Today had to be my most anticipated day of the trip. It was packed full of activities and I could not wait to conquer all of what Oklahoma City had to offer. We began the morning with an emotionally overwhelming trip to the Oklahoma City National Memorial Museum. Learning about the devastation caused by Timothy McVeigh’s bombing of the Federal Building in 1995 was one of the most sobering things I have ever encountered. The museum captured the emotions of that April morning in such a powerful, striking way. I did not walk out as the same person that walked in.
In order to decompress from the Memorial, we headed to the Overholser Mansion, located in Heritage Hills area of northern Oklahoma City. Built in 1903, the home transported us back in time.
The tour guide and décor did a good job of helping us picture life in the early 1900s.
We learned of the wealthy Overholser family that lived there until the selling of the home in 1972 to the state of Oklahoma for education purposes. Drawn to the ornate woodworking and lavish furniture of the home, I really enjoyed living in 1903 for the hour-long tour. What it must have been like to live so extravagantly!
Following the wonders seen at the Overholser Mansion, my fellow LEAP Center students and I traveled to Cattleman’s steakhouse to enjoy some home cooking and western atmosphere. Now while it was hard to compare it to anything back home in Texas, the Chicken Fried Chicken and chocolate pie definitely made their way onto my list of best foods. Also interesting were the lamb fries we tried…
After a tasty meal, we then made our way over to the Oklahoma History Center. Even though we only had an hour and a half to enjoy it, I must say Oklahoma has never seemed so versatile. There were exhibits on cowboys and kitchens, dresses and divas, and even some history about Oklahomans in space. As a true Texan born and raised, I can still admit that through learning about the beauty and history of this state, Oklahoma now holds a place in my heart.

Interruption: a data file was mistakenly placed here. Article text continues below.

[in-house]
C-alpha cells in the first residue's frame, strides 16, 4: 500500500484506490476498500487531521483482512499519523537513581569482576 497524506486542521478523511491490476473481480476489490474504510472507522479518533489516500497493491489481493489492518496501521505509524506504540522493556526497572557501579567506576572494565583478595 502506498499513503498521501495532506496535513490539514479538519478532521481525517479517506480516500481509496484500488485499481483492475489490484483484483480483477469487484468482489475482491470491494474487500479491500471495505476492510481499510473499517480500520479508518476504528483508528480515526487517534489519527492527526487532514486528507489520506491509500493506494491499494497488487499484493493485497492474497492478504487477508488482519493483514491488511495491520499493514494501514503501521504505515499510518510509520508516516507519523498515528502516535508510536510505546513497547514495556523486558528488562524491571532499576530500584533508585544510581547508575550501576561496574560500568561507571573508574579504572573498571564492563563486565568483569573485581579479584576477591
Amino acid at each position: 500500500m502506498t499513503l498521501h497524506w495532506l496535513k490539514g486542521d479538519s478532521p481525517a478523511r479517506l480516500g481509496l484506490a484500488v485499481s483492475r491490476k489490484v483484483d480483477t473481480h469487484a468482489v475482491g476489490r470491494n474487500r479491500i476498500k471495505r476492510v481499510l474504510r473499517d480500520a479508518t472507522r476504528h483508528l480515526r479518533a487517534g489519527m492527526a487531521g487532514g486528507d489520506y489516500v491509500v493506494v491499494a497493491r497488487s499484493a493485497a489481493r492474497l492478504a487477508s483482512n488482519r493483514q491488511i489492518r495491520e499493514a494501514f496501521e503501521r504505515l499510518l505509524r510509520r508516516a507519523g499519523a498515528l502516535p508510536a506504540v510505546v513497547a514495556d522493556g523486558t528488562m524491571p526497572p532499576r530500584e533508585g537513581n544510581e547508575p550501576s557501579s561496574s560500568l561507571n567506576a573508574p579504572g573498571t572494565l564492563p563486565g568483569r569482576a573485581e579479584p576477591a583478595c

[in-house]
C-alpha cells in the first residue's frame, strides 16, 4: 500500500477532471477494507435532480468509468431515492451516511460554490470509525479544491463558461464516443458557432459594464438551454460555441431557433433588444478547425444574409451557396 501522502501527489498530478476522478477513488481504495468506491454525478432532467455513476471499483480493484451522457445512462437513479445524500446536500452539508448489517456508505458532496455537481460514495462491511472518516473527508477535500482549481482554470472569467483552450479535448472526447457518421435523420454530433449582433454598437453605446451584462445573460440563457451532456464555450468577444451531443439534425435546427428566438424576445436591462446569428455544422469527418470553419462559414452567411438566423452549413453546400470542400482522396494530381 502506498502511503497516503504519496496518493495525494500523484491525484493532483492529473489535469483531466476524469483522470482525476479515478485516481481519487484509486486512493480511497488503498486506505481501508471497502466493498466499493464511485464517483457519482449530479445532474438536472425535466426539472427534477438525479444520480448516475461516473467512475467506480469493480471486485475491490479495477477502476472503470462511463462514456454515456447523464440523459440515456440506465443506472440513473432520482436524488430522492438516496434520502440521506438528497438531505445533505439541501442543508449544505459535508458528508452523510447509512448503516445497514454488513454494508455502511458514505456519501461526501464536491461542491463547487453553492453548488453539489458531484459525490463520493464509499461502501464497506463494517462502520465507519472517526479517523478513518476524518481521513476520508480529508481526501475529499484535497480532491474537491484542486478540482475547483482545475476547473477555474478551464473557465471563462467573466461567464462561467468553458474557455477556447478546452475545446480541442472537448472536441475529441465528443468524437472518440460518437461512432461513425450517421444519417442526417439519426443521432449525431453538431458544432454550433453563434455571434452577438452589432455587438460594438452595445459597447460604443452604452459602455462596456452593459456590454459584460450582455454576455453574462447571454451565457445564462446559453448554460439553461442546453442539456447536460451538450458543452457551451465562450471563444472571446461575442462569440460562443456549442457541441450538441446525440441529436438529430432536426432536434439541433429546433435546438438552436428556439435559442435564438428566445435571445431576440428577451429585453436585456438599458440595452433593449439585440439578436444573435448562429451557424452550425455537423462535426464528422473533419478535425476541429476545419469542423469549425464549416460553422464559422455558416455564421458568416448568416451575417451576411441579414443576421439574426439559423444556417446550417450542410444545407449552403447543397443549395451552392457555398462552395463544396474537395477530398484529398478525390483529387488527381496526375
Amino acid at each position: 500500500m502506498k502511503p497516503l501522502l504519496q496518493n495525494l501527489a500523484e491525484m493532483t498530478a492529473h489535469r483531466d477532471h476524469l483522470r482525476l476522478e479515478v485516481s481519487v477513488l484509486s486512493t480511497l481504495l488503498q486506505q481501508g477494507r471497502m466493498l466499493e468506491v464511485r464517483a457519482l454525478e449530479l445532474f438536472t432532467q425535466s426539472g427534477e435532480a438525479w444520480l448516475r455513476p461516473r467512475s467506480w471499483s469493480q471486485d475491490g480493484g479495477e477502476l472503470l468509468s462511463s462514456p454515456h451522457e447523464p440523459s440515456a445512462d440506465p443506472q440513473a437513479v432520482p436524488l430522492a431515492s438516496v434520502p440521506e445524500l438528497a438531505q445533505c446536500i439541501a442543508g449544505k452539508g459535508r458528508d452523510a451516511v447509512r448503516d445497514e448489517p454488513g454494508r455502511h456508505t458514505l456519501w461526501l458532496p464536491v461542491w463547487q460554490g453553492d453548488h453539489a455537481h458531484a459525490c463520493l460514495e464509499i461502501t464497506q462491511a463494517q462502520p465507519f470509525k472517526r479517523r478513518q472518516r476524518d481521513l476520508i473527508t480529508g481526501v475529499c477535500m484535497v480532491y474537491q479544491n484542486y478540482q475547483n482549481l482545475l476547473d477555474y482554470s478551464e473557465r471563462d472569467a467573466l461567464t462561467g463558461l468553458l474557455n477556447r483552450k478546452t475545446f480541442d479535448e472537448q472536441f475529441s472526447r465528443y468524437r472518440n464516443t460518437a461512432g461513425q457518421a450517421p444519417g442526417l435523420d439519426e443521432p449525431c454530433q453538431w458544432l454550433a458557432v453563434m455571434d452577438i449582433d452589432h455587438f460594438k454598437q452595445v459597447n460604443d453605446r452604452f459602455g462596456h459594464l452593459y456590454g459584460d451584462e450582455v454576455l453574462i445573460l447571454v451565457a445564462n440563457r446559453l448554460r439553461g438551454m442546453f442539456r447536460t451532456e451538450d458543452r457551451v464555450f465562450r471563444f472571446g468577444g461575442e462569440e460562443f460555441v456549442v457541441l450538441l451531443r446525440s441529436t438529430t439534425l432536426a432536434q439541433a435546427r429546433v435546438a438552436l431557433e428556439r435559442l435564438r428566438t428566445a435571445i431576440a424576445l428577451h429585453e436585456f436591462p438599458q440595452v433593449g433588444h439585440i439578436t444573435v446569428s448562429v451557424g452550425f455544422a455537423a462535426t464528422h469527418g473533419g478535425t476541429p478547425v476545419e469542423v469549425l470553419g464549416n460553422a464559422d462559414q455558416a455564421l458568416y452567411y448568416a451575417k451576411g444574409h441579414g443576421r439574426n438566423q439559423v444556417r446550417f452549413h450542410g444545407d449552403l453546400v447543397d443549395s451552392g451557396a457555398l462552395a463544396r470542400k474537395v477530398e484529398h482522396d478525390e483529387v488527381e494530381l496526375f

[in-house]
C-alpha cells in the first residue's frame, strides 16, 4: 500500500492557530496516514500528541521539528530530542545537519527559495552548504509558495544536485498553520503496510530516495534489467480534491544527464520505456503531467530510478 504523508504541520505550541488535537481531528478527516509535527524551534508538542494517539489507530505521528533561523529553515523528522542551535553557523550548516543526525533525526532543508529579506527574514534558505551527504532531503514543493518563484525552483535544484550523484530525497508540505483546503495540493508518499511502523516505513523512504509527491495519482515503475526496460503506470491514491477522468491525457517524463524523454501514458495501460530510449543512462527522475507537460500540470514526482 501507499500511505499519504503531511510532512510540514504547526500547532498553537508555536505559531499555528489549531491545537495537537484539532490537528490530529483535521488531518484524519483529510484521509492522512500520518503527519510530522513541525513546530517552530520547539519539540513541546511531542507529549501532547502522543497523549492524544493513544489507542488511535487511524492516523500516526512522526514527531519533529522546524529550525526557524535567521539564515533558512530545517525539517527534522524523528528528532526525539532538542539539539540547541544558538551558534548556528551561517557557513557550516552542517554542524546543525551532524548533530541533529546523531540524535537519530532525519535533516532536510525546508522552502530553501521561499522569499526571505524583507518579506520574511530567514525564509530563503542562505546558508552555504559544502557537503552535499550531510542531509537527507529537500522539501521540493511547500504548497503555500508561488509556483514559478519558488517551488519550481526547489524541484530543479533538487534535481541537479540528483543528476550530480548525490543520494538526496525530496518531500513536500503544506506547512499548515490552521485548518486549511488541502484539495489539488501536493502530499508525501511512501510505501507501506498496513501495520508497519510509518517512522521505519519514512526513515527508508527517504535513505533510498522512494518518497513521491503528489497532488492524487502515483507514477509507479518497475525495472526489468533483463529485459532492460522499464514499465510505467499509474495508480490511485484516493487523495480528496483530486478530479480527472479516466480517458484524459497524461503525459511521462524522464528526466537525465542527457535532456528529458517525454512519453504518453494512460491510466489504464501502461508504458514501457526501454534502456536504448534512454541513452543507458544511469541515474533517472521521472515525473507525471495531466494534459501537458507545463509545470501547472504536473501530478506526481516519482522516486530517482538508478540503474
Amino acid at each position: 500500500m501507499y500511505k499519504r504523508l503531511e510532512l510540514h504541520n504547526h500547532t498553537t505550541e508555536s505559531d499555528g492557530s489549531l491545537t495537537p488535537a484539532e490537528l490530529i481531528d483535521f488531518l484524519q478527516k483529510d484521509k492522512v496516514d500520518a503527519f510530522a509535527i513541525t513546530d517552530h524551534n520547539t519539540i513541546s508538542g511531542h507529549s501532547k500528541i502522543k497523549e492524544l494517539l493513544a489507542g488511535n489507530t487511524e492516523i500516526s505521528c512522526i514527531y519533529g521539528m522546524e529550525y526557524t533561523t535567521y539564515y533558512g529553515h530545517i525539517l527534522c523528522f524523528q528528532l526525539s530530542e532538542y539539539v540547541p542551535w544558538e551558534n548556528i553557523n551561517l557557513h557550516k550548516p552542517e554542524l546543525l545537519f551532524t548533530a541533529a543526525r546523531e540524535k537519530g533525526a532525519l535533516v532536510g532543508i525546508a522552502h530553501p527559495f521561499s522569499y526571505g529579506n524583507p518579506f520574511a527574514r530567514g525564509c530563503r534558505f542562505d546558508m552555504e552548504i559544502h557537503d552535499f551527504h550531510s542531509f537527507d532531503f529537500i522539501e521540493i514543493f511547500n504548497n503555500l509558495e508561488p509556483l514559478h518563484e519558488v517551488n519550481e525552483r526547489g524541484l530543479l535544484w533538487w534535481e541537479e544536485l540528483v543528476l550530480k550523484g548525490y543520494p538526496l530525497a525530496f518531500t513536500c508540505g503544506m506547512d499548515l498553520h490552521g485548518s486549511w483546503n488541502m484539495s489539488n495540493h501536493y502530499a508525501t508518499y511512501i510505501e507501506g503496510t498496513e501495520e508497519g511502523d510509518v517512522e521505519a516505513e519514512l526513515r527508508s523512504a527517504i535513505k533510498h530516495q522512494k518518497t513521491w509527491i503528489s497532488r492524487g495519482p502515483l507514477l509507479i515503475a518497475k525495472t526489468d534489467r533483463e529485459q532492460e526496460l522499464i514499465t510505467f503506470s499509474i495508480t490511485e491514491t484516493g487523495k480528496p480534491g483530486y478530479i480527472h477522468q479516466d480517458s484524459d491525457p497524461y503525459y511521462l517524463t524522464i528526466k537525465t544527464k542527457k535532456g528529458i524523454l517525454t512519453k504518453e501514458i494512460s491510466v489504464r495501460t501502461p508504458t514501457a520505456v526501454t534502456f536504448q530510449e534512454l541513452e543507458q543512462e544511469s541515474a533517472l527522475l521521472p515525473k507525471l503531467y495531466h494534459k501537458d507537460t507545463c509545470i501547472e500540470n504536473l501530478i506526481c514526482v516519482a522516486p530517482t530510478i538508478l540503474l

Before the sun was able to completely get away from us, we were able then to enjoy the Myriad Botanical Gardens and Crystal Bridge Conservatory in downtown Oklahoma City.
Taking in the beauty and humidity surrounding us, we spotted many exotic flowers and towering trees that would beautify any locale.
Upon leaving the Conservatory, we strolled the gardens outside and proceeded to spot a live wedding, some feisty ducks, and a child or two running loose. People-watching has never been so entertaining.
Before saying goodbye to Oklahoma City once and for all, we begged Professor Yawn to let us stop by an extravagant, tacky, over-the-top-sweets shop to indulge our inner-kid. Laden with bags of chocolate truffles, cupcakes, and sweet candies we reluctantly made our way back “home” to Norman to finish off the night at the University of Oklahoma’s historical campus. We discovered the campus’s old, gothic style buildings and, more importantly, the breathtaking interiors. Although younger than Sam Houston State University by a decade or so, OU’s history pervaded every step we took through the beautiful campus grounds.
Finally to finish up such an exciting day, we headed to a quaint Vietnamese restaurant. Each student tried something new, whether it was pho soup, lettuce wraps, or a banh mi sandwich. Full, exhausted, and ready to sleep our lives away, we sped back to the hotel to calculate the hours of sleep we would get before waking up to wrap up our trip tomorrow. Looking back on such a wonderful day, I realize how truly blessed I am to live in a country with so many opportunities and wonderful histories to learn.